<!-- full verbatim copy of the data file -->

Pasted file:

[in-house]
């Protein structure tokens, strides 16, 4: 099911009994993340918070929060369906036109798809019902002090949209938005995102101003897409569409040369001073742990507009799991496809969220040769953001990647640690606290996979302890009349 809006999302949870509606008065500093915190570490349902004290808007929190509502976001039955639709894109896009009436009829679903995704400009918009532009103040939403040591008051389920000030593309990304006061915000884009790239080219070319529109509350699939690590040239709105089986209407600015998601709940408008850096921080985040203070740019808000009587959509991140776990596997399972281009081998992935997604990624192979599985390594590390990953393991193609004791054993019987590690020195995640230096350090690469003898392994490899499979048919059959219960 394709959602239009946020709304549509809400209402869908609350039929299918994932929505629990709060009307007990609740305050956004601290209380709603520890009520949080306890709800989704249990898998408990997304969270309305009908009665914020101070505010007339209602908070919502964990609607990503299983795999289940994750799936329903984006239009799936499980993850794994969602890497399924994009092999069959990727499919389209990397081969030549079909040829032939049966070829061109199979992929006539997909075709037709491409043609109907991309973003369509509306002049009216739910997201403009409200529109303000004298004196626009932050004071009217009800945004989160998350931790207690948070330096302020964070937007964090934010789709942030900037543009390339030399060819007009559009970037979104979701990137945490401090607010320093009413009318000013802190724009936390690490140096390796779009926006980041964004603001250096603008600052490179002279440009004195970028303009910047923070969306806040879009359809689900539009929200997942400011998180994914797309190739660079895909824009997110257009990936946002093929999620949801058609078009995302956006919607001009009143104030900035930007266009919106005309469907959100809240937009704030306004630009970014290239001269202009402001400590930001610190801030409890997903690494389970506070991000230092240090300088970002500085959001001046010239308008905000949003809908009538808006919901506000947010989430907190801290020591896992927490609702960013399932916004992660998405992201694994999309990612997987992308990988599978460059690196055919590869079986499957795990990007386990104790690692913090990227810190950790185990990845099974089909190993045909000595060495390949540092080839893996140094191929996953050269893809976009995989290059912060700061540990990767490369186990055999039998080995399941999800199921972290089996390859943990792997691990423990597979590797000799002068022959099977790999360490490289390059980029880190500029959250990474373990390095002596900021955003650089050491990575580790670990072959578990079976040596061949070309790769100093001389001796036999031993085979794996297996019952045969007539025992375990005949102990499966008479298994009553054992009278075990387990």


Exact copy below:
[in-house]
């Protein structure tokens, strides 16, 4: 099911009994993340918070929060369906036109798809019902002090949209938005995102101003897409569409040369001073742990507009799991496809969220040769953001990647640690606290996979302890009349 809006999302949870509606008065500093915190570490349902004290808007929190509502976001039955639709894109896009009436009829679903995704400009918009532009103040939403040591008051389920000030593309990304006061915000884009790239080219070319529109509350699939690590040239709105089986209407600015998601709940408008850096921080985040203070740019808000009587959509991140776990596997399972281009081998992935997604990624192979599985390594590390990953393991193609004791054993019987590690020195995640230096350090690469003898392994490899499979048919059959219960 394709959602239009946020709304549509809400209402869908609350039929299918994932929505629990709060009307007990609740305050956004601290209380709603520890009520949080306890709800989704249990898998408990997304969270309305009908009665914020101070505010007339209602908070919502964990609607990503299983795999289940994750799936329903984006239009799936499980993850794994969602890497399924994009092999069959990727499919389209990397081969030549079909040829032939049966070829061109199979992929006539997909075709037709491409043609109907991309973003369509509306002049009216739910997201403009409200529109303000004298004196626009932050004071009217009800945004989160998350931790207690948070330096302020964070937007964090934010789709942030900037543009390339030399060819007009559009970037979104979701990137945490401090607010320093009413009318000013802190724009936390690490140096390796779009926006980041964004603001250096603008600052490179002279440009004195970028303009910047923070969306806040879009359809689900539009929200997942400011998180994914797309190739660079895909824009997110257009990936946002093929999620949801058609078009995302956006919607001009009143104030900035930007266009919106005309469907959100809240937009704030306004630009970014290239001269202009402001400590930001610190801030409890997903690494389970506070991000230092240090300088970002500085959001001046010239308008905000949003809908009538808006919901506000947010989430907190801290020591896992927490609702960013399932916004992660998405992201694994999309990612997987992308990988599978460059690196055919590869079986499957795990990007386990104790690692913090990227810190950790185990990845099974089909190993045909000595060495390949540092080839893996140094191929996953050269893809976009995989290059912060700061540990990767490369186990055999039998080995399941999800199921972290089996390859943990792997691990423990597979590797000799002068022959099977790999360490490289390059980029880190500029959250990474373990390095002596900021955003650089050491990575580790670990072959578990079976040596061949070309790769100093001389001796036999031993085979794996297996019952045969007539025992375990005949102990499966008479298994009553054992009278075990387990």